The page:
Ted Danson Is Criticized For Blackface Act At Friars Club Roast Of Whoopi Goldberg

Posted: October 10, 1993

* Whoopi Goldberg laughed, as did most of the audience at her Friars Club roast in New York City. But boyfriend Ted Danson's appearance in blackface and his racially peppered jokes angered Mayor David Dinkins, talk show host Montel Williams and others. "I was confused as to whether or not I was at a Friars event or at a rally for the KKK and Aryan Nation," Williams said in a telegram to the Friars. Friars' roasts traditionally are no-holds-barred affairs at which the guest of honor is skewered by jokes that often are crude. The roastee then gets a chance to respond, in kind. Dinkins said later that the jokes at Friday's roast "were pretty vulgar and many were way, way over the line." Not so, Goldberg said in a statement yesterday, saying she was roasted "with humor and a great deal of affection." The uproar came over Danson's arrival on the dais at the 89th annual roast. Danson was in blackface makeup, with huge white lips, wearing a tuxedo and top hat. Model Beverly Johnson, who is black, also defended Danson's performance. "If you can't see the humor at a place where there's supposed to be over-the-line jokes, then there's something really wrong," she told the Daily News. Publicists for Danson did not return phone messages yesterday. In a statement yesterday, the Friars said they were "saddened by the racially offensive nature of some of the material. . . . We apologize to Mayor Dinkins, Montel Williams and all others who were offended by the racial remarks."


* Ted Turner tipped his hat to Yankee hospitality with a block-party bash celebrating the opening of his epic film about the pivotal Civil War battle waged just outside Gettysburg, Pa. Three thousand guests Friday were treated to food, music, a free showing of Gettysburg and a chance to chat with actor Martin Sheen, who stars as Confederate Gen. Robert E. Lee. Sheen credited about 4,000 Civil War re-enactment buffs who worked on the film for helping him capture the spirit of the famed general. "They treated me like General Lee, so it was very easy to just respond to the way they felt about him," said Sheen.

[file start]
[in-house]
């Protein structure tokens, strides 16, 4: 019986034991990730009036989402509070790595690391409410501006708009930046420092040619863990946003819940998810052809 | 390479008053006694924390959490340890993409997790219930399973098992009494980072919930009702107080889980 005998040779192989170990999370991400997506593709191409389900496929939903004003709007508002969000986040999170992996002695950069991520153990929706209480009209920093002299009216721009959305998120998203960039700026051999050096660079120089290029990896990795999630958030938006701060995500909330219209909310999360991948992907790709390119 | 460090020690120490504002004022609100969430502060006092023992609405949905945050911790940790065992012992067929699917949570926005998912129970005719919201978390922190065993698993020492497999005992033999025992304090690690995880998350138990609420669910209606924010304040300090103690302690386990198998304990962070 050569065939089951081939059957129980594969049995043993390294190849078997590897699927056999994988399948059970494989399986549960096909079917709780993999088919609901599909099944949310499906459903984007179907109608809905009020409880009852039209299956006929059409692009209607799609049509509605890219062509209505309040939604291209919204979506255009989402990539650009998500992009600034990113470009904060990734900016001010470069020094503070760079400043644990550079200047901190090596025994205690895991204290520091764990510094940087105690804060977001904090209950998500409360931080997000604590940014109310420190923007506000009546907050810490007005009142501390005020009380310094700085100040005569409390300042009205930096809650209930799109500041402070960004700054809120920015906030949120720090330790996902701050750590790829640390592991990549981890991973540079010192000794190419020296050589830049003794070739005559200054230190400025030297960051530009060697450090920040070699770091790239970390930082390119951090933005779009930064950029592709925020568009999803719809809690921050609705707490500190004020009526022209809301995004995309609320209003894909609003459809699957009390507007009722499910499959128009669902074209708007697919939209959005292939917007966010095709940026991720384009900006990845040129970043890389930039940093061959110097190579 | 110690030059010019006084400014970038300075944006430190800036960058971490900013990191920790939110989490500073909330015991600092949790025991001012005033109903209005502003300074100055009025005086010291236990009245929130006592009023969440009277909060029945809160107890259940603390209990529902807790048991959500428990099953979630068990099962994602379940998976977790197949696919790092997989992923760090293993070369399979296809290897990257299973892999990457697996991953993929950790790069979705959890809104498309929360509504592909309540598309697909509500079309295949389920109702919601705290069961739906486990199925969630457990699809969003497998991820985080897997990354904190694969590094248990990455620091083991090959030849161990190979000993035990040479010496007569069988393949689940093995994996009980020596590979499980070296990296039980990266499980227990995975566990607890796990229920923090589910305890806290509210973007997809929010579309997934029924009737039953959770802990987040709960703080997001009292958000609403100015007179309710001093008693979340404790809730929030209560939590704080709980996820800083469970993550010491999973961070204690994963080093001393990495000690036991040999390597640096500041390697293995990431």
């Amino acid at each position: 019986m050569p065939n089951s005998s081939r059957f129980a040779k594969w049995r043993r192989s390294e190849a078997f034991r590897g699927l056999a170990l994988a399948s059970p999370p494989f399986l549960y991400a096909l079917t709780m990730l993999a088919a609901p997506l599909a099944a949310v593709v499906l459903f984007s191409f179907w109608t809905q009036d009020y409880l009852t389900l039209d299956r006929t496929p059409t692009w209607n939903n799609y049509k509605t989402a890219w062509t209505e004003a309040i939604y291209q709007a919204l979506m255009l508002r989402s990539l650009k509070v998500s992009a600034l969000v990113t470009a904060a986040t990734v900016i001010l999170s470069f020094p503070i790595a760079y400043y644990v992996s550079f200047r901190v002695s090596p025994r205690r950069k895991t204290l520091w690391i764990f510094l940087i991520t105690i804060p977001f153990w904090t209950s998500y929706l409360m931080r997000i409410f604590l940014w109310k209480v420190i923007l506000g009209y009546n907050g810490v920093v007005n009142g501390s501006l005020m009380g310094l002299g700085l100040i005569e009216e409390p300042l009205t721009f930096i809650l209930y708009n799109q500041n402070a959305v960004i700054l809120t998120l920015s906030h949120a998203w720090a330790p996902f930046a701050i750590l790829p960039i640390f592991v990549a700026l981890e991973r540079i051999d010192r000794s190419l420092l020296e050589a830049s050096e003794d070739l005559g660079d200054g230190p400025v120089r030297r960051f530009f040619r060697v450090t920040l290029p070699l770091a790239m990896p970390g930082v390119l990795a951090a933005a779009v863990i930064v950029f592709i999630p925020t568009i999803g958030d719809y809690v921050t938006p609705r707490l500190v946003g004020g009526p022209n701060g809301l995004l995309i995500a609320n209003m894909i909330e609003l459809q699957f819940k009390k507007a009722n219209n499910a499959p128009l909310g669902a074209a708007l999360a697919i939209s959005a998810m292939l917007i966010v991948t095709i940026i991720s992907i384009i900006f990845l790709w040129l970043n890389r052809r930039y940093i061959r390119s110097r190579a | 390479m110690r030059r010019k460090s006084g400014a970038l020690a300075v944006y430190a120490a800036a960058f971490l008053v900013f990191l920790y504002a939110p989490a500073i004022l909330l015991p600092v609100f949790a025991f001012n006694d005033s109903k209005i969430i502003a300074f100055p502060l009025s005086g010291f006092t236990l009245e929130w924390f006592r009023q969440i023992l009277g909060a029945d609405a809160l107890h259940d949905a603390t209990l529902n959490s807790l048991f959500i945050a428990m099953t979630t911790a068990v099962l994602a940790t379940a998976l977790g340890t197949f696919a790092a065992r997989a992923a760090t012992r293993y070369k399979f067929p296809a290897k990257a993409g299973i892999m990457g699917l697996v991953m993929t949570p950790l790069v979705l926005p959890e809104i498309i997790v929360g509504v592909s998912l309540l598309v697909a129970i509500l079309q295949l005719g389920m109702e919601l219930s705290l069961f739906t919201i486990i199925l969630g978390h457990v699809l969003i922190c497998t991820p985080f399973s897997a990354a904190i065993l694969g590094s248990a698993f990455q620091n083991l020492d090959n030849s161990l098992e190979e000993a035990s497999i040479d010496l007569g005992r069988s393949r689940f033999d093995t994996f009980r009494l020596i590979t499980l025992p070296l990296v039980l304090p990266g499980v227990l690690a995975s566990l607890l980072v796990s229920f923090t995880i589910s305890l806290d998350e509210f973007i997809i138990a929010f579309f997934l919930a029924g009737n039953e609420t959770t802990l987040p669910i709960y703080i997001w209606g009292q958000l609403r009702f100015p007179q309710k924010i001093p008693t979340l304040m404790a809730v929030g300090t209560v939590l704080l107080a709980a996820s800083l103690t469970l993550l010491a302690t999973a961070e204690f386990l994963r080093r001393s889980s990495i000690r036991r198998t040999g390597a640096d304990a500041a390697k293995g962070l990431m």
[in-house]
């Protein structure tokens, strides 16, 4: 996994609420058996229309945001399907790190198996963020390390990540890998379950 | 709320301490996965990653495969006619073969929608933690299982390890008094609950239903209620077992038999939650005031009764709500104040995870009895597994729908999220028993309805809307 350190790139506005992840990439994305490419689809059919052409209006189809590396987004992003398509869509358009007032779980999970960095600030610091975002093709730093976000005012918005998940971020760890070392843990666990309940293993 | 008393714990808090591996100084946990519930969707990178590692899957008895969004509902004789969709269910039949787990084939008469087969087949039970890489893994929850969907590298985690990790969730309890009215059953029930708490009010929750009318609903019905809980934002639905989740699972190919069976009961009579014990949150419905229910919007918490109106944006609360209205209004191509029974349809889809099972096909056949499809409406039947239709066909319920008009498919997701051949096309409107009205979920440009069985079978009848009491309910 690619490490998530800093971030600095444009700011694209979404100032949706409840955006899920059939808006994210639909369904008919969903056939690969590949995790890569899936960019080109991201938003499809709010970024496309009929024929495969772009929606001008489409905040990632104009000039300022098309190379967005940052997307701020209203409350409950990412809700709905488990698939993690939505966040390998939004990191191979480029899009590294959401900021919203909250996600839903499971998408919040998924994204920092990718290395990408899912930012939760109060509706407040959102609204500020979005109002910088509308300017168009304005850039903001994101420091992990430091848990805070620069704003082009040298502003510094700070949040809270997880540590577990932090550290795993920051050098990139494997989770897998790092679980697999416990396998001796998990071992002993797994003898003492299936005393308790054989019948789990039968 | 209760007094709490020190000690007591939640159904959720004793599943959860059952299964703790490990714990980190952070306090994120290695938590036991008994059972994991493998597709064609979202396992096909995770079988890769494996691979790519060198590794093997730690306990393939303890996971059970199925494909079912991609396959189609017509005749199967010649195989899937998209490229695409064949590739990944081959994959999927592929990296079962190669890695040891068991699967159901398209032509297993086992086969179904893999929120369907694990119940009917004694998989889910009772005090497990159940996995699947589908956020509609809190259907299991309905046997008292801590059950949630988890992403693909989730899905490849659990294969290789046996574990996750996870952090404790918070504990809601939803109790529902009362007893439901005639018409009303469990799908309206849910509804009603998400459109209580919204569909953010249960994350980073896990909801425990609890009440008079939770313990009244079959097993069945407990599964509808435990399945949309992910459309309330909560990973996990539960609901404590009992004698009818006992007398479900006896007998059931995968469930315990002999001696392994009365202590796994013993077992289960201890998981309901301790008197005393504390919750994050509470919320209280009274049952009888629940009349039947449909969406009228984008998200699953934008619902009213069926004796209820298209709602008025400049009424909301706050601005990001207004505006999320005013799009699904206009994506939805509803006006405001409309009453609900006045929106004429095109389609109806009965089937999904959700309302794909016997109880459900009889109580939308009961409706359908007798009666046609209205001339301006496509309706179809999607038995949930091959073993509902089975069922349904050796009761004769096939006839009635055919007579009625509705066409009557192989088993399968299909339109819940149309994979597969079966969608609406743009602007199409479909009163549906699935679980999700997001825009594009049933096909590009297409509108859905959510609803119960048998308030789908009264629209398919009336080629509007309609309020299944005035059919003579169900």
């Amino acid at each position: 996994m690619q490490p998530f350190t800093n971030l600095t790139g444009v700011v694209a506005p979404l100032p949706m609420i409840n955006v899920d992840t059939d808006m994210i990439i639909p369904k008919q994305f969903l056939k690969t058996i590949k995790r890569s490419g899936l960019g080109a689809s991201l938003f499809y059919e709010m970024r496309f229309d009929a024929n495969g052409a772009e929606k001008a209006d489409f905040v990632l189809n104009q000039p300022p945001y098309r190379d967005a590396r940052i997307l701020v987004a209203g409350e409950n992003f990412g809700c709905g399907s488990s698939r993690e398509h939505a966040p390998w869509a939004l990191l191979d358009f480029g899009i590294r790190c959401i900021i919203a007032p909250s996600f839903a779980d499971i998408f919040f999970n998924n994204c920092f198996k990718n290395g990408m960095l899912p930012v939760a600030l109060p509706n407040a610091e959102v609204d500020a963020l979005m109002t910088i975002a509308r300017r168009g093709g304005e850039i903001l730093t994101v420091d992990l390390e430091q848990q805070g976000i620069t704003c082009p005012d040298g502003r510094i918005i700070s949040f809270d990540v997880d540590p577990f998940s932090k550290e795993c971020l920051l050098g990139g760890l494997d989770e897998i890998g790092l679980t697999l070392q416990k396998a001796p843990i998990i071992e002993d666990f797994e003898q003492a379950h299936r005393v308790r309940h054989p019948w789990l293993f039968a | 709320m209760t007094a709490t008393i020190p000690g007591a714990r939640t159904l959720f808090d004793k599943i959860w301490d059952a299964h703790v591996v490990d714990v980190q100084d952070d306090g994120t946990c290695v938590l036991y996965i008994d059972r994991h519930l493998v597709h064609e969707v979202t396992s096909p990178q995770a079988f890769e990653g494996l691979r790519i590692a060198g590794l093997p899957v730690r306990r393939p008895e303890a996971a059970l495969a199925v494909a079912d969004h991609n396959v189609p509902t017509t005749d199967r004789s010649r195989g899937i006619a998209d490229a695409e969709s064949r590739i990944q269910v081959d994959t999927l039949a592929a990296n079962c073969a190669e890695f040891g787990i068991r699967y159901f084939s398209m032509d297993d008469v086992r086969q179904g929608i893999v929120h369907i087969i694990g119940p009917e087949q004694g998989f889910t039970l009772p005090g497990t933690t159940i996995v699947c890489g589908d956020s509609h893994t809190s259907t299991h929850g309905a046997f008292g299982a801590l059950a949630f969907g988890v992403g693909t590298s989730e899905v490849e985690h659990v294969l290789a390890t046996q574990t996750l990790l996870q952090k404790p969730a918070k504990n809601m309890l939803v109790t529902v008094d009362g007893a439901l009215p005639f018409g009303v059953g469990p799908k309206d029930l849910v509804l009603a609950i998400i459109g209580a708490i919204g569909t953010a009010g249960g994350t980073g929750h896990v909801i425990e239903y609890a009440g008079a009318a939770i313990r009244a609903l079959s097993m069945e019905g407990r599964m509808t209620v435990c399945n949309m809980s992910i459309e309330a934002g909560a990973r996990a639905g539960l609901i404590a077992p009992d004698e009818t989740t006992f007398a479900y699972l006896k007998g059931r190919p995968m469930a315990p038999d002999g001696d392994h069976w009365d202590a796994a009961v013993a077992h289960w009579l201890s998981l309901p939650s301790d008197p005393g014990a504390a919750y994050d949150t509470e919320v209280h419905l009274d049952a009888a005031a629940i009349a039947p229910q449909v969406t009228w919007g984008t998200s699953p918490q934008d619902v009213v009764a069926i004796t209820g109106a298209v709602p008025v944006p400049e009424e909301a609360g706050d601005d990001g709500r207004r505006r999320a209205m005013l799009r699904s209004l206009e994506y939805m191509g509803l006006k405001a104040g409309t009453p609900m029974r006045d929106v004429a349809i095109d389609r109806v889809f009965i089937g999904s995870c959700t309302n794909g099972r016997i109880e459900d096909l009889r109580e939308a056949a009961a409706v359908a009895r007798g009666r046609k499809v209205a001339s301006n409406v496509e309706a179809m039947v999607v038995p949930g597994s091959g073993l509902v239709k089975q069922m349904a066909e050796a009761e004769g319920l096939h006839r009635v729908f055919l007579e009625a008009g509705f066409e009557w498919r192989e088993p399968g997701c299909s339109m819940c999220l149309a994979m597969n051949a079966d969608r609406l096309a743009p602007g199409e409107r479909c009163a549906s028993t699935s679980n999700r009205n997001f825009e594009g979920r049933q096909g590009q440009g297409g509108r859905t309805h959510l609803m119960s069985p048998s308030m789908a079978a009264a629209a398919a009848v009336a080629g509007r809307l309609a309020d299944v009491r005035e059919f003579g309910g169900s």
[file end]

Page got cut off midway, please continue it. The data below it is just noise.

* A Los Angeles federal bankruptcy judge last week gave Kim Basinger one month to come up with a repayment plan that includes an $8.1 million award for breaching a contract to star in the movie Boxing Helena. Judge Geraldine Mund set the deadline Thursday after questioning the actress' lawyers about an existing reorganization plan that included a house for which Basinger paid $1.2 million and now says is worth only $600,000. Mund also asked about Basinger's $600-a-month gardening bill and asked if the movie star had a kennel license while noting thousands of dollars per month in pet expenses. ''There's going to have to be substantial movement on this next version," the judge said. Main Line Pictures attorney Sally Neely accused Basinger of acting in bad faith, arguing that she was using the bankruptcy filing to delay paying the breach-of-contract penalty.


* A tunnel being constructed under Boston Harbor connecting Logan Airport with the Massachuetts Turnpike will be named after baseball great Ted Williams. At a Thursday unveiling of a sign reading "Ted Williams Tunnel" by Gov. William Weld, the former Red Sox slugger said: "I can't even hardly describe my wonderful feelings about being recognized this way." Williams, 75, who lives in Florida, is the last major leaguer to achieve a .400 batting

average for a season, which he did in 1941.


* The Kennedy clan, in country-western garb, square-danced and ate barbecued chicken yesterday during a prenuptial party thrown by Sen. Edward M. Kennedy (D., Mass.) for his son and future daughter-in-law. The festivities were on the grounds of a mansion on Block Island, R.I. The wedding of Edward ''Ted" Kennedy Jr. and Katherine Anne Gershman is planned for this afternoon at St. Andrew Catholic Church. Kennedy, 32, met Gershman, 34, at Yale University, where she's an assistant professor of psychiatry. She also has a private psychiatric practice. Kennedy is the director of the New Haven Lead Safe Home Project, which works to provide services to children who suffer

from lead poisoning.

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